Although he mentions The Velvets’ John Cale, and Phil Spector as people he’d like to work with – and even more in keeping with the band’s ethereal musings, a Japanese artist who creates large outdoor sculptures out of fog - Lady Gaga’s name also crops up… a synesthete too, apparently. Such a sojourn into the world of pop music by a space rock outfit whose music has been used by NASA on their mission footage could be one way to shake things up a bit: “I’m really bored with the 21st century’s lack of musical progress - everyone’s too rooted in the past. I want there to be acts as revolutionary and sonically fresh as Beethoven, The Velvets, Kraftwerk, and N.W.A., but new sounds aren’t taking hold. Bring on new genres with new rhythms and new instruments. I’m hoping Africa will shake it all up when they get digital this decade.”
Collaborations with the likes of Death In Vegas’ Tim Holmes, and Pete ‘Sonic Boom’ Kember of Spacemen 3 (“I sent Pete a CD of demos in the post, with a letter falsely saying that I’d be passing through Rugby sometime in the next week and had some good skunk”) have been a useful learning tool in the production side of the band’s releases, but Jarvis is no stranger to wrangling massive soundscapes with sweeping classical music inflections through their tenure, even if there is a self-deprecating tone to his claim that this falls under the influence of “seeing Classical Spectacular at the Royal Albert Hall. We’re really low brow!” The show is a synesthetes dream, it seems,”a 200 piece orchestra, plus the 100 strong Royal Welsh Guard’s brass band, and a 100 voice choir - with pyro! And lasers! Plus I’ve got synesthesia which causes me to see sounds! And I was tripping balls.”
Reality was never more apparent to Jarvis, though, when - hilariously, all things considered – he was mistaken for a spy by a rebel army when travelling in Papua New Guinea. This may also have been one of the few occasions where a ukulele saved a man’s life, as Jarvis recalls: “I was in West Papua and some people at a small town political rally saw my camera and mistook me for a spy. So I was chased by a mob, found shelter in a hotel, and was interrogated by soldiers of the rebel OPM army who were deciding whether to kidnap or kill me. I was losing it and began to play to soothe myself, not knowing if I’d ever get to play again. One of the soldiers was lulled and calmed by it, saw my distress, and ordered them all to go and let me be free.” Despite this semi-miraculous four-stringed escape, Jarvis is adamant he’s never returning to this particular area of his musical explorations: “I wanted to hear the music of people who’ve gone from cannibalism to computers in one generation. Not die…being savagely beaten to death by a lynch mob in the street. It’s quite the opposite of ‘he died peacefully in his sleep, surrounded by loved ones’”.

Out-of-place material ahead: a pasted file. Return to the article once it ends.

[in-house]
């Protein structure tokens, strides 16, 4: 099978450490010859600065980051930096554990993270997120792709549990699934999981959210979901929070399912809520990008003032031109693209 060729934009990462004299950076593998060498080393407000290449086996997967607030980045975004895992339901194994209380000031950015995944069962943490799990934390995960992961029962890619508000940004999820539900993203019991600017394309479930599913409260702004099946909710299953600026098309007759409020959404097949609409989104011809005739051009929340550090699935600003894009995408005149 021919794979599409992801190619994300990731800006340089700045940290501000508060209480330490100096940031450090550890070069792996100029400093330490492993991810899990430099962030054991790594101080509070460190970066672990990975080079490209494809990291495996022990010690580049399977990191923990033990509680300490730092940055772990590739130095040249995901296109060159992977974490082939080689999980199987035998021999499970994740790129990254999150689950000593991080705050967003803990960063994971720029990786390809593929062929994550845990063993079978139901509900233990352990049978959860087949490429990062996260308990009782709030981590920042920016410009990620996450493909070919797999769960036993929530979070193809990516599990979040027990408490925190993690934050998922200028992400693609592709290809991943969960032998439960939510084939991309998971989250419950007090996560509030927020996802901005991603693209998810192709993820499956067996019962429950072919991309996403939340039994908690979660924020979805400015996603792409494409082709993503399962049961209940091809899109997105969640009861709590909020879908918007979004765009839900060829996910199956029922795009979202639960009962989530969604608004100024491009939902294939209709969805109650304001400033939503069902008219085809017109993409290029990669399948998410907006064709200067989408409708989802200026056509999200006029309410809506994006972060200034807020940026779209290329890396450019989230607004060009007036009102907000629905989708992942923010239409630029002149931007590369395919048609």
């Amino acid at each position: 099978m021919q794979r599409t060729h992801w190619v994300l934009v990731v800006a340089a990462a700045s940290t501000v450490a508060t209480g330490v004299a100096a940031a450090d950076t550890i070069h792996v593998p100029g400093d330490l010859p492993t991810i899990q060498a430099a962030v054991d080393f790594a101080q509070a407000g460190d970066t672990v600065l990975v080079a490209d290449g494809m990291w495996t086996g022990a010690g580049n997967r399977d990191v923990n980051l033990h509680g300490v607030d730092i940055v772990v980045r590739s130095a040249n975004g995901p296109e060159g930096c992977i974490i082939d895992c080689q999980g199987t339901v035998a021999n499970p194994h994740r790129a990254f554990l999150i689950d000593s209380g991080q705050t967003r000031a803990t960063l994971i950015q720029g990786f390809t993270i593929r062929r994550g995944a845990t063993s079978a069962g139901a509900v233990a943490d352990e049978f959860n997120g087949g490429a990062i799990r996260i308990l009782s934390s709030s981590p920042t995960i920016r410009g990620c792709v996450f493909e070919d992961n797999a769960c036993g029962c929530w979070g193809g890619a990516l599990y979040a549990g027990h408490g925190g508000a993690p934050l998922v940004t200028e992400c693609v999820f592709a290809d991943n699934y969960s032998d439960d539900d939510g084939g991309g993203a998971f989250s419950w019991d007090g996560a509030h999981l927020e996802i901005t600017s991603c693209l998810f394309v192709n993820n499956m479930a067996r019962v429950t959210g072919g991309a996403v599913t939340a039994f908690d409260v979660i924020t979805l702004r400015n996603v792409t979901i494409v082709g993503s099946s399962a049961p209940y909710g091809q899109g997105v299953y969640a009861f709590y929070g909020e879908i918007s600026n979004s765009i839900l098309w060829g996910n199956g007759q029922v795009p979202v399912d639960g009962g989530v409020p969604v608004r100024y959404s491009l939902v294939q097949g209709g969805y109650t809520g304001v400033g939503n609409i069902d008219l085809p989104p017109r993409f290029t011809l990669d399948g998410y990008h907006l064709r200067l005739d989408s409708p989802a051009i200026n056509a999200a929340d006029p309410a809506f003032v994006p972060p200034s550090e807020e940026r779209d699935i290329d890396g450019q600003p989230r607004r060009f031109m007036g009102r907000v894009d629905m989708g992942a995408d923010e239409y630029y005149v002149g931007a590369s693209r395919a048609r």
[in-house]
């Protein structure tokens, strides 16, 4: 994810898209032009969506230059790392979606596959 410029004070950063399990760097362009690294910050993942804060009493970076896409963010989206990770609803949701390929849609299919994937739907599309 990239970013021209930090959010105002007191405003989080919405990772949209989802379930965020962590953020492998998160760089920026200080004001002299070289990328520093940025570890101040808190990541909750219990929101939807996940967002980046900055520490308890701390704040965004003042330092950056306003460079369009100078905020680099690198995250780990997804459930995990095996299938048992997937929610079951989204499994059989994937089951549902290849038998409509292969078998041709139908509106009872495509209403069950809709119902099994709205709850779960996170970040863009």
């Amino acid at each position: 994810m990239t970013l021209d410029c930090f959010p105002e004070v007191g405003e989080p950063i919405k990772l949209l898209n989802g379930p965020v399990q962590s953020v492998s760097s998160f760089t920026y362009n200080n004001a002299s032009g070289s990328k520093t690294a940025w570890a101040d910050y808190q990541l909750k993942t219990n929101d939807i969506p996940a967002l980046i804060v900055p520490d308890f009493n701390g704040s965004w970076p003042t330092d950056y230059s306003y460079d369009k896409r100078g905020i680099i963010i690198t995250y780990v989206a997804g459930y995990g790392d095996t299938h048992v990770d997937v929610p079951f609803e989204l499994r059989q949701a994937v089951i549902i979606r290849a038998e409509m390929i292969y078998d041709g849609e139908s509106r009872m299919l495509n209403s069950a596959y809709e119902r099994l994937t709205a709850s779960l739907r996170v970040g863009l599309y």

These days Jarvis is surrounded by a troupe of players in the town he calls home, after eight years in London and “realizing Toronto had become a great music city while I’d been gone” With such a large and spatially dislocated group as The Flowers Of Hell, though, it can only be a logistical and financial struggle to translate the recorded cornucopia into a live setting. Jarvis admits that the band rarely plays outside of Toronto, remaining largely obscure as a result. “We’re recording artists first and foremost - our goal is to explore and push the artform of recorded sound. And we spend ages making our records, time that other acts spend touring. The only reason we play live is so we can give good performances in the studio - we need the energy, musical cohesion, and bond that only comes from being a live band. And it’s nice to get out and connect with people.”
For the Irish show the band is pared back to six musicians, playing material from all the band’s records along with new material from the upcoming ‘Aria 51’ EP and aforementioned first symphony, although no doubt there’ll be some sonic meandering in there too. “There’s usually a setlist but how long we play any piece or section depends on the feel of the moment, and many songs have fully improvised sections - a bit like how spiritual performers in India play the first note and don’t know what the second will be until they’ve felt how the first has gone.”
The Flowers Of Hell’s lofty ambition of “world peace through sound, by Christmas” might be a push at this late juncture – instead it’s best to keep all senses alert for Jarvis’ ongoing process of “developing & exploring bigger and stronger ways to achieve synesthetic sensory lift off.” We’ll certainly be along for the trip.
The Flowers Of Hell play Bello Bar, Dublin, with ¡NO! and Katie O' Neill on Thursday 24th September 2015. Admission is €10 advance, 12 € on door Tickets available here.